Canada has many rea­sons to cel­e­brate World Oceans Day

The Western Star - - CLOSE TO HOME - David Suzuki David Suzuki is a sci­en­tist, broad­caster, au­thor and co-founder of the David Suzuki Foundation. Writ­ten with con­tri­bu­tions from David Suzuki Foundation Com­mu­ni­ca­tions Spe­cial­ist Olga Shu­val­ova.

Buried un­der a late-May news bar­rage, Canada’s gov­ern­ment made small but im­por­tant changes to the Oceans Act and Pe­tro­leum Re­sources Act that will strengthen pro­tec­tion of at-risk ma­rine ecosys­tems. The most sig­nif­i­cant is that gov­ern­ment will no longer have to wait for ma­rine pro­tected area des­ig­na­tion to pre­vent harm­ful ac­tiv­i­ties, but will have the power to im­ple­ment “in­terim pro­tec­tions.”

Changes to the Pe­tro­leum Act “al­low Nat­u­ral Re­sources Canada and Crown-Indige­nous Re­la­tions and North­ern Af­fairs Canada to ne­go­ti­ate the vol­un­tary sur­ren­der of a com­pany’s oil and gas in­ter­ests” and com­pen­sate com­pa­nies if ma­rine pro­tected area des­ig­na­tion means can­celling projects.

Freez­ing harm­ful ac­tiv­i­ties for up to five years will give gov­ern­ment time to con­sult with provinces, territorie­s, Indige­nous com­mu­ni­ties, stake­hold­ers and the pub­lic be­fore it for­mally pro­tects a ma­rine area. The changes are in line with the gov­ern­ment’s goal of pro­tect­ing 10 per cent of Canada’s ocean ter­ri­tory by next year. It has made progress, with 8.27 per cent now pro­tected, up from less than one per cent in 2015.

It’s progress worth cel­e­brat­ing on World Oceans Day, June 8. Many Cana­di­ans may not know the UN de­clared this spe­cial day at Canada’s urg­ing. With three oceans sur­round­ing the world’s long­est coast­line and more than 350,000 ocean-de­pen­dent jobs, it makes sense for Canada to hon­our and pro­tect these ecosys­tems and the tremen­dous re­sources they pro­vide. But is it too early to pat our­selves on the back?

A Green­peace study by York and Ox­ford univer­sity re­searchers ar­gues we must pro­tect at least 30 per cent of oceans by 2030, in­clud­ing ar­eas out­side ter­ri­to­rial ju­ris­dic­tion, “to ad­dress the cri­sis fac­ing our oceans and en­able their re­cov­ery.” (I be­lieve that falls short of what’s needed.) The re­port, 30×30: A Blue­print for Ocean Pro­tec­tion, shows that a network of “fully pro­tected ma­rine pro­tected ar­eas” is fea­si­ble and some­thing the world should con­sider as gov­ern­ments ne­go­ti­ate a global ocean treaty through the UN, ex­pected in 2020.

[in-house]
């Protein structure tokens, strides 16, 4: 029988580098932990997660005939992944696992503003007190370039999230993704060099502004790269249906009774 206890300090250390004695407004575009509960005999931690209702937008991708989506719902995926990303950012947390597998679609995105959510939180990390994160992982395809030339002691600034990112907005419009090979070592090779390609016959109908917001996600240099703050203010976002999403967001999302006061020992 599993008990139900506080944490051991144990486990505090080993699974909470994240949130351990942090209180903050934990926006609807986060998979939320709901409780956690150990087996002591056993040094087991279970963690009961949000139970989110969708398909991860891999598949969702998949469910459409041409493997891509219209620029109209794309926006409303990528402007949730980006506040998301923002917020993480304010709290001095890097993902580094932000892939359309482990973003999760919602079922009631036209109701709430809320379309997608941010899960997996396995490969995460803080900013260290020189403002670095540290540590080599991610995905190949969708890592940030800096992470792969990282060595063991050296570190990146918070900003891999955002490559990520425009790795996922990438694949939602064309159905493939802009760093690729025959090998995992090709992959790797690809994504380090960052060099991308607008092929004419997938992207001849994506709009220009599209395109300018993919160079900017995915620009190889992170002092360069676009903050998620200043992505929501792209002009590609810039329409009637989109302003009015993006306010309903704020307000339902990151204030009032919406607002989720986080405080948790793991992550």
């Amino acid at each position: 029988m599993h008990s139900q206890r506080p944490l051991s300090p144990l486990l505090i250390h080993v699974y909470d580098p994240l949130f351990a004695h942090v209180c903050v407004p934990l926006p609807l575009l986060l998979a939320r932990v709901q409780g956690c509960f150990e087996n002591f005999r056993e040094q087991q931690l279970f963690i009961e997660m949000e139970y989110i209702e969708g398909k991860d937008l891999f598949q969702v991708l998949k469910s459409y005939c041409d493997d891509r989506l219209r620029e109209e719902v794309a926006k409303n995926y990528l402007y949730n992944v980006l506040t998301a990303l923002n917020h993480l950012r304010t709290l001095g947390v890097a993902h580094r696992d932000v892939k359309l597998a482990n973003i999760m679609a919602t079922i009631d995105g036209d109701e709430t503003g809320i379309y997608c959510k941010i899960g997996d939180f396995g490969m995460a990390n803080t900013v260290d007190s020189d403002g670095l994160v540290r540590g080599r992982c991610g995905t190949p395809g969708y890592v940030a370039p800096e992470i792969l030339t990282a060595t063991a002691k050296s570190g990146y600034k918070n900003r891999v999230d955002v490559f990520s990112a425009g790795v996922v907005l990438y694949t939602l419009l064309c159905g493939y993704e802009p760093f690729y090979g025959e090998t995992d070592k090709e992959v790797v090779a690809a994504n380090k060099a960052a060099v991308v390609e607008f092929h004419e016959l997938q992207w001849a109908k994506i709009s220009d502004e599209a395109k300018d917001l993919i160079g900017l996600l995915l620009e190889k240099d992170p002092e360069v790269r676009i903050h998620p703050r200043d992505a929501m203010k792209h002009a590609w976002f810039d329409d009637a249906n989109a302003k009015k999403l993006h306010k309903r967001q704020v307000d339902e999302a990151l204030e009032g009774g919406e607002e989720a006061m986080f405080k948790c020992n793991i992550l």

The push for greater ocean pro­tec­tion marks a grow­ing shift in our per­cep­tion of the seas, from a re­source store­house and dump­ing ground for wastes to a source of life. Oceans are vi­tal to our sur­vival and con­trib­ute to our pros­per­ity and qual­ity of life. They pro­duce more than half the world’s oxy­gen and are the largest car­bon sink. And they of­fer yet un­known po­ten­tial for med­i­cal dis­cov­er­ies.

But we know more about Mars than the im­mense scope of ocean life. We’ve only ex­plored about five per cent of the un­der­wa­ter world. Less then a half cen­tury ago, no one con­tem­plated that a mul­ti­tude of species could live around deep-sea hy­dro­ther­mal vents. Fur­ther al­ter­ing our value sys­tem to put the en­vi­ron­ment first and look out for all species’ needs will al­low us to base de­vel­op­ment de­ci­sions on rec­og­niz­ing that we ben­e­fit from main­tain­ing nat­u­ral ecosys­tems.

Be­yond Oceans Act amend­ments, Canada is also ex­am­in­ing Fish­eries Act up­dates to ad­dress in­creas­ing pol­lu­tion, ecosys­tem de­struc­tion and de­clin­ing bio­di­ver­sity. This would in­clude mea­sures to re­build fish stocks, many of which are se­verely de­pleted. Sim­i­lar action has proven suc­cess­ful in the United States. How­ever, fishing quo­tas aren’t enough, as fish face nu­mer­ous threats that only healthy, abun­dant stocks may be able to with­stand. Ma­rine pro­tected ar­eas help safe­guard the di­ver­sity and abun­dance of plants and animals in and around them, im­prov­ing their re­silience to hu­man ac­tiv­ity, cli­mate change and other, of­ten un­ex­pected, events.

We of­ten take the oceans’ gifts for granted, un­der­es­ti­mat­ing their value, re­sult­ing in dev­as­ta­tion to lo­cal economies and cul­tural val­ues. At­tempt­ing to bal­ance pri­or­i­ties be­tween the en­vi­ron­ment and the econ­omy re­quires con­stant, ex­haust­ing rene­go­ti­a­tion and com­pro­mise. The false as­sump­tion is that con­ser­va­tion ac­tiv­i­ties cost more than the en­vi­ron­men­tal im­pacts of grow­ing in­dus­trial ac­tiv­ity.

We must con­tinue shift­ing our per­spec­tive. We can’t con­tinue to pri­or­i­tize short-term eco­nomic ob­jec­tives over the very ecosys­tems that sus­tain us. Act­ing for our im­me­di­ate ben­e­fit can de­stroy the in­tri­cate bal­ance and put a species or even the whole ecosys­tem in peril. A sin­gle oil spill could threaten the ex­is­tence of south­ern res­i­dent or­cas.

If we care about hu­man pros­per­ity, we must pro­tect oceans. Sup­port­ing their nat­u­ral re­silience by restor­ing their bi­o­log­i­cal di­ver­sity would de­liver long-term ben­e­fits for food se­cu­rity and so­cial and eco­nomic well-be­ing. Let’s stay the course on lead­er­ship and pro­gres­sive action on this im­por­tant is­sue.

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